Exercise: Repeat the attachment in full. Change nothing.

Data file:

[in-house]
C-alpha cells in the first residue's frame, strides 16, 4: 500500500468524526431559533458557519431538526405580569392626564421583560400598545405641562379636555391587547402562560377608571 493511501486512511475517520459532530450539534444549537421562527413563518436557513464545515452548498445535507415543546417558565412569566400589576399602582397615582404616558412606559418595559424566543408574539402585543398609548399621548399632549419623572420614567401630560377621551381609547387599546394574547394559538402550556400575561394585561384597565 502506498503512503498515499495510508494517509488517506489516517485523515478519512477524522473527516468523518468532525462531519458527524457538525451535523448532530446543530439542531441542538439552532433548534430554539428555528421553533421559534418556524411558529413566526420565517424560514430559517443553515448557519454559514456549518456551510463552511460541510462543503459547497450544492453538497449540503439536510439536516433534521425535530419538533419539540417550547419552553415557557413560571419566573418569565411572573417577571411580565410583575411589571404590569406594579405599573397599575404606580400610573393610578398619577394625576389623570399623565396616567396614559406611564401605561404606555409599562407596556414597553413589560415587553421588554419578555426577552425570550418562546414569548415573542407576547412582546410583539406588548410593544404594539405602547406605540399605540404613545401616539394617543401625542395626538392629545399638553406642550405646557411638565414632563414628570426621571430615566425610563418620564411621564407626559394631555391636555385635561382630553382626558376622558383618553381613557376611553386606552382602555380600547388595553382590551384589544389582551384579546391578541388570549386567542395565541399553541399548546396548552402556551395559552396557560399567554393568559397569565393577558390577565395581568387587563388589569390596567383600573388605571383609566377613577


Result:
[in-house]
C-alpha cells in the first residue's frame, strides 16, 4: 500500500468524526431559533458557519431538526405580569392626564421583560400598545405641562379636555391587547402562560377608571 493511501486512511475517520459532530450539534444549537421562527413563518436557513464545515452548498445535507415543546417558565412569566400589576399602582397615582404616558412606559418595559424566543408574539402585543398609548399621548399632549419623572420614567401630560377621551381609547387599546394574547394559538402550556400575561394585561384597565 502506498503512503498515499495510508494517509488517506489516517485523515478519512477524522473527516468523518468532525462531519458527524457538525451535523448532530446543530439542531441542538439552532433548534430554539428555528421553533421559534418556524411558529413566526420565517424560514430559517443553515448557519454559514456549518456551510463552511460541510462543503459547497450544492453538497449540503439536510439536516433534521425535530419538533419539540417550547419552553415557557413560571419566573418569565411572573417577571411580565410583575411589571404590569406594579405599573397599575404606580400610573393610578398619577394625576389623570399623565396616567396614559406611564401605561404606555409599562407596556414597553413589560415587553421588554419578555426577552425570550418562546414569548415573542407576547412582546410583539406588548410593544404594539405602547406605540399605540404613545401616539394617543401625542395626538392629545399638553406642550405646557411638565414632563414628570426621571430615566425610563418620564411621564407626559394631555391636555385635561382630553382626558376622558383618553381613557376611553386606552382602555380600547388595553382590551384589544389582551384579546391578541388570549386567542395565541399553541399548546396548552402556551395559552396557560399567554393568559397569565393577558390577565395581568387587563388589569390596567383600573388605571383609566377613577